On one word of Jesus, we should all agree: “Why do you see the speck in your neighbor’s eye but do not notice the log in your own eye (Matthew 7:3-5)? Likewise, most of us believe that Jesus’s position on divorce was a proclamation against the rules for men who were allowed by Judaism to divorce their wives on a whim; but the fact remains that Jesus categorically said, “whoever marries a divorced woman commits adultery” (Matthew 5:32). Now who — conservative or liberal– wants that to be put into the Book of Discipline?!

The issues have changed, but human nature has not, nor has some of the acrimony of language. Do we not see similarities in the language and tone of debate in our own time?

We must ask:

  1. Will the widespread protests and lack of decorum in the U.S. government bleed over into our local congregations and impending General Conference? As the acrimony seems to mount, are we ignoring the angst in the public square that needs the voice of reason?
  2. Can the Holy Spirit empower The Way Forward and the Council of Bishops to create some modicum of Wesley’s catholic spirit that would become “a balm in Gilead to make the wounded whole”?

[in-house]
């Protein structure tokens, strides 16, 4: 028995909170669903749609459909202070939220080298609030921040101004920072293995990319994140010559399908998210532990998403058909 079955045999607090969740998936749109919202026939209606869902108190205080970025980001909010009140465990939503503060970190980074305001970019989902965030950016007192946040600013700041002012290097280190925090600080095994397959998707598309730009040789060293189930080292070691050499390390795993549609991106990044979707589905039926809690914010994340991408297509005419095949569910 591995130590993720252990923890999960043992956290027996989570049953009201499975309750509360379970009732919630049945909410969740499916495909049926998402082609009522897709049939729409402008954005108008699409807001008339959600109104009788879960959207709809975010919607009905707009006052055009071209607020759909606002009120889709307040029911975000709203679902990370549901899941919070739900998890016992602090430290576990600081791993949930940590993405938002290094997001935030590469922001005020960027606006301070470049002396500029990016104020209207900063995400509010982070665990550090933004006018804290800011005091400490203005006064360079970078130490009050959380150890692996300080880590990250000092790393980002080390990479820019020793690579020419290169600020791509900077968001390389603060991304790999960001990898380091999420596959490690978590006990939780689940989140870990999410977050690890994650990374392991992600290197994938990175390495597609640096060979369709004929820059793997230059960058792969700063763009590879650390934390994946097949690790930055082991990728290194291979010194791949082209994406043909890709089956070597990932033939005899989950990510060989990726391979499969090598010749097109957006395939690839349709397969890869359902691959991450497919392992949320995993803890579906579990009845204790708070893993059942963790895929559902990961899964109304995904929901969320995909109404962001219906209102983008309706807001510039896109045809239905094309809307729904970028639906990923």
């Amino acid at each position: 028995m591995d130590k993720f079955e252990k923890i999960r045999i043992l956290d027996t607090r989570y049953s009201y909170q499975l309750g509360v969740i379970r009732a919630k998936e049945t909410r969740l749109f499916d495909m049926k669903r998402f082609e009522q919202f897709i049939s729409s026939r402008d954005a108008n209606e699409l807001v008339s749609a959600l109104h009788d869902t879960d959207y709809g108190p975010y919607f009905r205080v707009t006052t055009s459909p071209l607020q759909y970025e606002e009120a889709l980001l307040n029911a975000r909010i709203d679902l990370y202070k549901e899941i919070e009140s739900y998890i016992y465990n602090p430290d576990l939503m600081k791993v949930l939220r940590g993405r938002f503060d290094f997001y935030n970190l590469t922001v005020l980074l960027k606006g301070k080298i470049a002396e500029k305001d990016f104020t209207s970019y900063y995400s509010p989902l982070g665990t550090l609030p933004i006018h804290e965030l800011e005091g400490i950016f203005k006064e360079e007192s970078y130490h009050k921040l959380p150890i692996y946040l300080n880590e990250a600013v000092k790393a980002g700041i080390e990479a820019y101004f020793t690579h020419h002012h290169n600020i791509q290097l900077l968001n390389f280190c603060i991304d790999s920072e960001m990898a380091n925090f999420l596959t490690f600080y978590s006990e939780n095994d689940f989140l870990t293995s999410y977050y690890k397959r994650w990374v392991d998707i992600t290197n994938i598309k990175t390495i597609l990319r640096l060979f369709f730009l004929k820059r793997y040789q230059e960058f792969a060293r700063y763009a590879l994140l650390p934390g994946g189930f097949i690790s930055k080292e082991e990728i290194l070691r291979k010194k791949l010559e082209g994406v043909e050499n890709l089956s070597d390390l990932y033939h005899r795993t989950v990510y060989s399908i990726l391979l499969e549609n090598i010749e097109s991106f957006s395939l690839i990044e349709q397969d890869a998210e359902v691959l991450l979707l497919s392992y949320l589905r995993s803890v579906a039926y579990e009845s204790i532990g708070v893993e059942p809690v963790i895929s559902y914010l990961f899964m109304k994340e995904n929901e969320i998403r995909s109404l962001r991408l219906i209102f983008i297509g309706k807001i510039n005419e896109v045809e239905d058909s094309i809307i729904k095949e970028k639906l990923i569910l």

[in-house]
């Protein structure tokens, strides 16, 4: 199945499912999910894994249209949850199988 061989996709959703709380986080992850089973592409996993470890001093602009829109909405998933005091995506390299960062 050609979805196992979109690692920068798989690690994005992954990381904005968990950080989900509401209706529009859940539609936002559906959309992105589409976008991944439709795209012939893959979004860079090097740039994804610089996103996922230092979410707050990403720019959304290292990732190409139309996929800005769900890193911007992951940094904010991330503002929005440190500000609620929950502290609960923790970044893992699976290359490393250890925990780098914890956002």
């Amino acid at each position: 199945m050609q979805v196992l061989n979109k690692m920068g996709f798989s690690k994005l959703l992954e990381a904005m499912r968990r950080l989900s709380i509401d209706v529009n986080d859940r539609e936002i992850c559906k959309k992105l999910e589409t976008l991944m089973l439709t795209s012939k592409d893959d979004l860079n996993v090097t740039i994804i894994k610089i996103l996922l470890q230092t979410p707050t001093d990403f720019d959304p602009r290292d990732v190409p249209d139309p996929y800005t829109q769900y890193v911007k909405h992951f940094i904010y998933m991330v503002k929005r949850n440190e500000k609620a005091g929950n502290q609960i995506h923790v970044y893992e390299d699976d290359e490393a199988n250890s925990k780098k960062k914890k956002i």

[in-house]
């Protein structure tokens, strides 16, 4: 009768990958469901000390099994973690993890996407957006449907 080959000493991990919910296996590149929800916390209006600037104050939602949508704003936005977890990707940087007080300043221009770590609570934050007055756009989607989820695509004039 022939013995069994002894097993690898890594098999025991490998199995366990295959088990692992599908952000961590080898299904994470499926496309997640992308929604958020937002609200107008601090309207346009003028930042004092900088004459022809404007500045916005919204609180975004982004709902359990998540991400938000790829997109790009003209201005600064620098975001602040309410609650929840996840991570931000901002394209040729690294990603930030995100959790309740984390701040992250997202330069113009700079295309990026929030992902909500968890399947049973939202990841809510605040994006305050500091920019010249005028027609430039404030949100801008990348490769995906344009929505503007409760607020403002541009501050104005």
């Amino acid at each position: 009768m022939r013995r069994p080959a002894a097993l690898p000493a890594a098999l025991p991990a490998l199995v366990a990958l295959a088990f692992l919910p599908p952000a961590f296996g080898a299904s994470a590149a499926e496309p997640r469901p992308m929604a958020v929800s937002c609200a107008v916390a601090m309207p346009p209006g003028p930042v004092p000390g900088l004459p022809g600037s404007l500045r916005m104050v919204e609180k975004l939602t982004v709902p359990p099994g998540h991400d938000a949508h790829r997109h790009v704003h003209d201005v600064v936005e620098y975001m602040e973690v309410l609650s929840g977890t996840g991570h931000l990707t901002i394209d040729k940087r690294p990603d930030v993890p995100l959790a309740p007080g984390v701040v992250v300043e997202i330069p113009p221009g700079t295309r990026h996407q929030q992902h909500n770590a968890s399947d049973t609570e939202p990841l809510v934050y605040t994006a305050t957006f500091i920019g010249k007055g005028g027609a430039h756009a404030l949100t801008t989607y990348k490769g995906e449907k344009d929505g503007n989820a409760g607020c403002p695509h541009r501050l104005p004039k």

3. After 156 years, The Free Methodist Church today has about 1000 churches in the United States with an average membership of 79 and an average attendance of 107. The Nazarene Church has 626,811 members. Would these numbers be the fate of a secessionist group between now and the 22nd century if a new Methodist denomination were to be formed in the 2020s?

 The hour is frighteningly late.

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About Author

Donald W. Haynes

Donald W. Haynes is a retired pastor and district superintendent in the Western North Carolina Conference. For many years he wrote the “Wesleyan Wisdom” column for the United Methodist Reporter and taught United Methodist studies at Hood Theological Seminary. His books are available on Cokesbury and Amazon.